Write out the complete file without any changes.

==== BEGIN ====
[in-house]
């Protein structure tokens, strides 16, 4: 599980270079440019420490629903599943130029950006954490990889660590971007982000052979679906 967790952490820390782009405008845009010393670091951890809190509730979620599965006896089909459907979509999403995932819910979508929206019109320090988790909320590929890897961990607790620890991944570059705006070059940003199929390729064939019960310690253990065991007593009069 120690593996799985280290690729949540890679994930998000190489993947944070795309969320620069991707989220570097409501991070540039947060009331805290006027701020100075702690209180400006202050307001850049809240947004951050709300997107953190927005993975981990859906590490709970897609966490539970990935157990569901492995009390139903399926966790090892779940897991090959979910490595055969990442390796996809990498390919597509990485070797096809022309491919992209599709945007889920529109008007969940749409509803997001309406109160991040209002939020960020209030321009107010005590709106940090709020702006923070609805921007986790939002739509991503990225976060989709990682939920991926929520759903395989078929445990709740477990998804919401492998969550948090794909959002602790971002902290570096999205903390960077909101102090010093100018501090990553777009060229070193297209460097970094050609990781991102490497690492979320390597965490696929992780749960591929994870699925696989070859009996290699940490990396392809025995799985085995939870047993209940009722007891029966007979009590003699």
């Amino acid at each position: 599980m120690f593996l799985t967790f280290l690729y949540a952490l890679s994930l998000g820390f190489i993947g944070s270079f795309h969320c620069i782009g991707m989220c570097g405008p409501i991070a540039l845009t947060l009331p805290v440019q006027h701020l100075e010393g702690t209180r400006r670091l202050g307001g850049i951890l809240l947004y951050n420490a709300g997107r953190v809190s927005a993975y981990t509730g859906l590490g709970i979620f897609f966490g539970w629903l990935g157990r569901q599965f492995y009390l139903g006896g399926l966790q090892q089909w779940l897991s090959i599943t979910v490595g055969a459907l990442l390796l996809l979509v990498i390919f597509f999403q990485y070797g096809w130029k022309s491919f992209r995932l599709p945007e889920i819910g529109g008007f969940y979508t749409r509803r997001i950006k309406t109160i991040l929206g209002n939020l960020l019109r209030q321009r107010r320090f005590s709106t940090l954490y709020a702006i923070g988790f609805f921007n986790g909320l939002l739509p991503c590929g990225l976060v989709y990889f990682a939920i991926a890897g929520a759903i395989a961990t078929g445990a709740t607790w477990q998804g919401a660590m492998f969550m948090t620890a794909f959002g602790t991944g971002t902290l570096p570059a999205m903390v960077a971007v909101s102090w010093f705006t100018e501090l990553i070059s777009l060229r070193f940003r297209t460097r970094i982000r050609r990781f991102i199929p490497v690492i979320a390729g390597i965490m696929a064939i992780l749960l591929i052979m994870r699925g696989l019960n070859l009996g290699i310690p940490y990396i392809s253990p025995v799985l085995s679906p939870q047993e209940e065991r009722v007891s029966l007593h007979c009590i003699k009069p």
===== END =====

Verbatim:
[in-house]
């Protein structure tokens, strides 16, 4: 599980270079440019420490629903599943130029950006954490990889660590971007982000052979679906 967790952490820390782009405008845009010393670091951890809190509730979620599965006896089909459907979509999403995932819910979508929206019109320090988790909320590929890897961990607790620890991944570059705006070059940003199929390729064939019960310690253990065991007593009069 120690593996799985280290690729949540890679994930998000190489993947944070795309969320620069991707989220570097409501991070540039947060009331805290006027701020100075702690209180400006202050307001850049809240947004951050709300997107953190927005993975981990859906590490709970897609966490539970990935157990569901492995009390139903399926966790090892779940897991090959979910490595055969990442390796996809990498390919597509990485070797096809022309491919992209599709945007889920529109008007969940749409509803997001309406109160991040209002939020960020209030321009107010005590709106940090709020702006923070609805921007986790939002739509991503990225976060989709990682939920991926929520759903395989078929445990709740477990998804919401492998969550948090794909959002602790971002902290570096999205903390960077909101102090010093100018501090990553777009060229070193297209460097970094050609990781991102490497690492979320390597965490696929992780749960591929994870699925696989070859009996290699940490990396392809025995799985085995939870047993209940009722007891029966007979009590003699």
């Amino acid at each position: 599980m120690f593996l799985t967790f280290l690729y949540a952490l890679s994930l998000g820390f190489i993947g944070s270079f795309h969320c620069i782009g991707m989220c570097g405008p409501i991070a540039l845009t947060l009331p805290v440019q006027h701020l100075e010393g702690t209180r400006r670091l202050g307001g850049i951890l809240l947004y951050n420490a709300g997107r953190v809190s927005a993975y981990t509730g859906l590490g709970i979620f897609f966490g539970w629903l990935g157990r569901q599965f492995y009390l139903g006896g399926l966790q090892q089909w779940l897991s090959i599943t979910v490595g055969a459907l990442l390796l996809l979509v990498i390919f597509f999403q990485y070797g096809w130029k022309s491919f992209r995932l599709p945007e889920i819910g529109g008007f969940y979508t749409r509803r997001i950006k309406t109160i991040l929206g209002n939020l960020l019109r209030q321009r107010r320090f005590s709106t940090l954490y709020a702006i923070g988790f609805f921007n986790g909320l939002l739509p991503c590929g990225l976060v989709y990889f990682a939920i991926a890897g929520a759903i395989a961990t078929g445990a709740t607790w477990q998804g919401a660590m492998f969550m948090t620890a794909f959002g602790t991944g971002t902290l570096p570059a999205m903390v960077a971007v909101s102090w010093f705006t100018e501090l990553i070059s777009l060229r070193f940003r297209t460097r970094i982000r050609r990781f991102i199929p490497v690492i979320a390729g390597i965490m696929a064939i992780l749960l591929i052979m994870r699925g696989l019960n070859l009996g290699i310690p940490y990396i392809s253990p025995v799985l085995s679906p939870q047993e209940e065991r009722v007891s029966l007593h007979c009590i003699k009069p």